wings and things

Beware of the dog: a cautionary tale

on August 28, 2014

I wrote about the accident yesterday, naively thinking that if I regurgitated the stones in my throat, it might be possible to reach a place of calm, cathartic peace. How stupid was that!

The dog was here, again, its initial growl sounding like a lullaby until, once I had written my words down, it began to bark madly as if I had done/said something wrong. So I edited what I had written until the dog swallowed my extra words, until it attacked my thumping heart and painted it red with slices of stillness, until it put its big paw against my throat and whined until I woke up.

Jet black, this dog blends into the evening sky invisibly, sleeps in the pocket of the dark blankets around my feet at night, wakes me up every morning with the audacity of its sudden absence – not my best friend, not my worst enemy, but my closest companion.

Of course I hate the presence of this black dog, and its black eyes, and its black waving tail, and the black fur of its snuggly black snout but recently I have noticed the growing yawn of its absence. Hurray!

That dog was blocking out the sun with its big, dark presence, its ridiculous attempt to be a metaphor, its wolfish editorial antics. Beware of the dog.

I wrote about the accident yesterday, naively thinking that if I regurgitated the stones in my throat, it might be possible to reach a place of calm, cathartic peace. How wonderful was that!

33 responses to “Beware of the dog: a cautionary tale

  1. Terry says:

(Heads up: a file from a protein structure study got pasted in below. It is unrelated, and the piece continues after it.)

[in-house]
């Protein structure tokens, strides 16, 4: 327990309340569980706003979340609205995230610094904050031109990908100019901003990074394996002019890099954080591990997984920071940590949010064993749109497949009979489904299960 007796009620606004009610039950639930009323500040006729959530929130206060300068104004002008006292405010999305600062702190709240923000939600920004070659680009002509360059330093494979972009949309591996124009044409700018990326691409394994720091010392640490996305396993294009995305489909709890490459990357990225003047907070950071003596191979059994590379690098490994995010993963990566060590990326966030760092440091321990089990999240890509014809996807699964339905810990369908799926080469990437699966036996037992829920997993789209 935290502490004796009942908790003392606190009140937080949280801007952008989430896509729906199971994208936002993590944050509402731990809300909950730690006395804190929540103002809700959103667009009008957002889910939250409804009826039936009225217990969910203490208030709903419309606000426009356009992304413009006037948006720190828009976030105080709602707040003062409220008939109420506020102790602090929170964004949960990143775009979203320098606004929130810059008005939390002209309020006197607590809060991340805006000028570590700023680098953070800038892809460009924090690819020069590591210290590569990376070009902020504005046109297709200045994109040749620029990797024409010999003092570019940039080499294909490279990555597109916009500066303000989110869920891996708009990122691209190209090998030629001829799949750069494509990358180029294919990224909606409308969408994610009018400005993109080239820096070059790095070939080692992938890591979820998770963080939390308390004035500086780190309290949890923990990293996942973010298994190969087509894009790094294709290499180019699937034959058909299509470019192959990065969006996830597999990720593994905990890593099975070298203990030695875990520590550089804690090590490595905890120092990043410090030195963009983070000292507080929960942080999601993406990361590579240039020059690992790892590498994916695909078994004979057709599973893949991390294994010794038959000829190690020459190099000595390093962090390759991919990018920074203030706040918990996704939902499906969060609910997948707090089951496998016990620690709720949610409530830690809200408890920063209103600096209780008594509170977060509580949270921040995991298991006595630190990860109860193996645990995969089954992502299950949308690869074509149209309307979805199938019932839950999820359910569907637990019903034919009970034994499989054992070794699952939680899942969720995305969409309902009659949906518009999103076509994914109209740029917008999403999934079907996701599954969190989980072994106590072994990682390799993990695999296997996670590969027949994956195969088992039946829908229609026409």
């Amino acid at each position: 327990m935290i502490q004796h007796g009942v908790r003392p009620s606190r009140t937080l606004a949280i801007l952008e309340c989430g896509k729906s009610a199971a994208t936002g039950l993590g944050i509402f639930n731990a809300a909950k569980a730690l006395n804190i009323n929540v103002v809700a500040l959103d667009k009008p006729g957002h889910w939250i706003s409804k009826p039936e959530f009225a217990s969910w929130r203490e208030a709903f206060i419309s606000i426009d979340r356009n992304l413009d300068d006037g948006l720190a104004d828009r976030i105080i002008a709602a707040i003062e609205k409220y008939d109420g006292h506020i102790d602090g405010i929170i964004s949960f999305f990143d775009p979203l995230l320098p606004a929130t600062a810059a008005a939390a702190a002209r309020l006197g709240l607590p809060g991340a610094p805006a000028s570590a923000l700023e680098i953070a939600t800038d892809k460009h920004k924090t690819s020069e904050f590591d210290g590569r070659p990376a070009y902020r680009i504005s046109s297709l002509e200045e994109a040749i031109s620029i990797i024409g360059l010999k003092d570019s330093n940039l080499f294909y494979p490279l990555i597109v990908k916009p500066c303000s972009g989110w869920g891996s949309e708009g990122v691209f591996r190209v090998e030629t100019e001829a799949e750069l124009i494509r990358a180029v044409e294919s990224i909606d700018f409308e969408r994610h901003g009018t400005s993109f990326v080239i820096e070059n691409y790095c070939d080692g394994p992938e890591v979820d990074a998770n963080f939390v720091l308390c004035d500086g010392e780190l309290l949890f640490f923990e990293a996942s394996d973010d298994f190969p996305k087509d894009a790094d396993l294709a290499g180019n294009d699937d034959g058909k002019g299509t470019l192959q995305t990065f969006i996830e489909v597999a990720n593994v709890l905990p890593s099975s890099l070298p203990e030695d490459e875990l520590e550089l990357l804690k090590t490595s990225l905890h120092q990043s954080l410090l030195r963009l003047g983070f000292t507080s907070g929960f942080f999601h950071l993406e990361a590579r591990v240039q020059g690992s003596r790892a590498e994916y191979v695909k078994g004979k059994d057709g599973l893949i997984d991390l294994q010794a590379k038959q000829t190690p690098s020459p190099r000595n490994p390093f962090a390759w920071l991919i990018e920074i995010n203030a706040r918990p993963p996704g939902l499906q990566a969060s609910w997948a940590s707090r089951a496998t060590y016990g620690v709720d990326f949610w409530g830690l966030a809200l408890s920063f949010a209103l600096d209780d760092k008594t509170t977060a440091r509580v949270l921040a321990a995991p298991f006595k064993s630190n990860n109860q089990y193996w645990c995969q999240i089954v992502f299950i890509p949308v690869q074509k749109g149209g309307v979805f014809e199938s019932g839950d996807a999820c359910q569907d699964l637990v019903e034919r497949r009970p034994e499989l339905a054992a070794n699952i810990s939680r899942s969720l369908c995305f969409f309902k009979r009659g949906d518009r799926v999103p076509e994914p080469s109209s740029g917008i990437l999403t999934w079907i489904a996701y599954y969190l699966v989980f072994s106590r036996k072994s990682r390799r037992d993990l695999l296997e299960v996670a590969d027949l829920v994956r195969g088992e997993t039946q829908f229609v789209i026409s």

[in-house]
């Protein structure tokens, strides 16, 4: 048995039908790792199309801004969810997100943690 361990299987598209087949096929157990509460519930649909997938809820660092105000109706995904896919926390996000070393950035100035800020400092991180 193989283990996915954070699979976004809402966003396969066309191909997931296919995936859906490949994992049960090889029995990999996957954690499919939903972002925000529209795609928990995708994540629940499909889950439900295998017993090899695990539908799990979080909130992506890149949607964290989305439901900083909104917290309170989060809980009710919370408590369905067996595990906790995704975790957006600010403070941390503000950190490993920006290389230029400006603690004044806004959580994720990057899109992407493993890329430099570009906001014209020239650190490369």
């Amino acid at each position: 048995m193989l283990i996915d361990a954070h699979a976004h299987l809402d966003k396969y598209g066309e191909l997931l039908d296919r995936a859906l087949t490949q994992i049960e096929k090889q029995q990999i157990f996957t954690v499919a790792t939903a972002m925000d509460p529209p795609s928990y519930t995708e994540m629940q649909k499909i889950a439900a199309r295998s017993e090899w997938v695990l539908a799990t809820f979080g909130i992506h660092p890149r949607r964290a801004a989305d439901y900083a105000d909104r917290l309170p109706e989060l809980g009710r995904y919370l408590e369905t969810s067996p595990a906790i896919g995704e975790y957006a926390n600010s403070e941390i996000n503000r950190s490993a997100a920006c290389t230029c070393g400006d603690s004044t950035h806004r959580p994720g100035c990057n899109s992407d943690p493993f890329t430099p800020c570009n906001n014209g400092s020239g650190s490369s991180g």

Excellent writing. It reminds me of my constant guilt I carry about how I grabbed two extra hours of sleep and during that two hours Al passed away. I promised him I would always be there and I failed him. I was so selfish, I was so tired and exhausted. I should have been sitting by his bed holding his hand while he passed. I hate myself so terribly for letting him down. I wonder how long I will carry this creature of guilt with me

  2. I love how you have weaved your words. They are expressive and leave me with a very strong visual image.

  3. dogdaz says:

    Wow. I really enjoyed that post. Good job.

  4. mimijk says:

    Fantastic Jules – breathtaking.

  5. Wonderful writing Jules xox

  6. Rhonda says:

    You are such an amazing human. Powerful, powerful words capturing the frighteningly real battle with depression, anxiety, PTSD…all of it. May that black dog be on a very long and far away holiday. xoxo

  7. Hugs my dear friend. You are the black dog, the white dog, the ghost whisperer, the story-teller, and so much more.

    You are Love. Wishing you many blessings my friend for a lyrical day of poetry awakening in every morning.

  8. I hope your ‘companion’ soon finds another place to live… permanently Diane

  9. FlaHam says:

    Julie, thank you for sharing this. Over the last year or so I have seen flashes of your brillance, but this purely is. Take care, Bill

  10. Julie!! A brilliant post! How wonderful that I got to read it! ❤
    Diana xo

  11. Lynda says:

    Was he this black dog? I know him well… he is not my friend.

  12. A lot of inspiring people had to face their black dogs, Winston Churchill for instance.
    I am glad you feel better this morning (by your replies to comments). 🙂
    Brilliant writing, by the way.

  13. Judy says:

    Actually you might think your black dog is only PTSD, but I think there’s growling there that might represent anticipatory grief. That is “ruff.” Those lapses of darkness aren’t easy to deal with. Feel my hug and light.

  14. you are the best! to put in to words what so many feel. chris has battled this black dog for most of his life. over the years we have been married things have gone better and when he does face that mutt it is for very short periods. we face it down together, guess that is one benefit to marrying a psychologist? as it should be:) i love you, not because your brilliant and kind and loving… no wait i do love you for those very reasons:) and many more my friend!! big warm hugs and love

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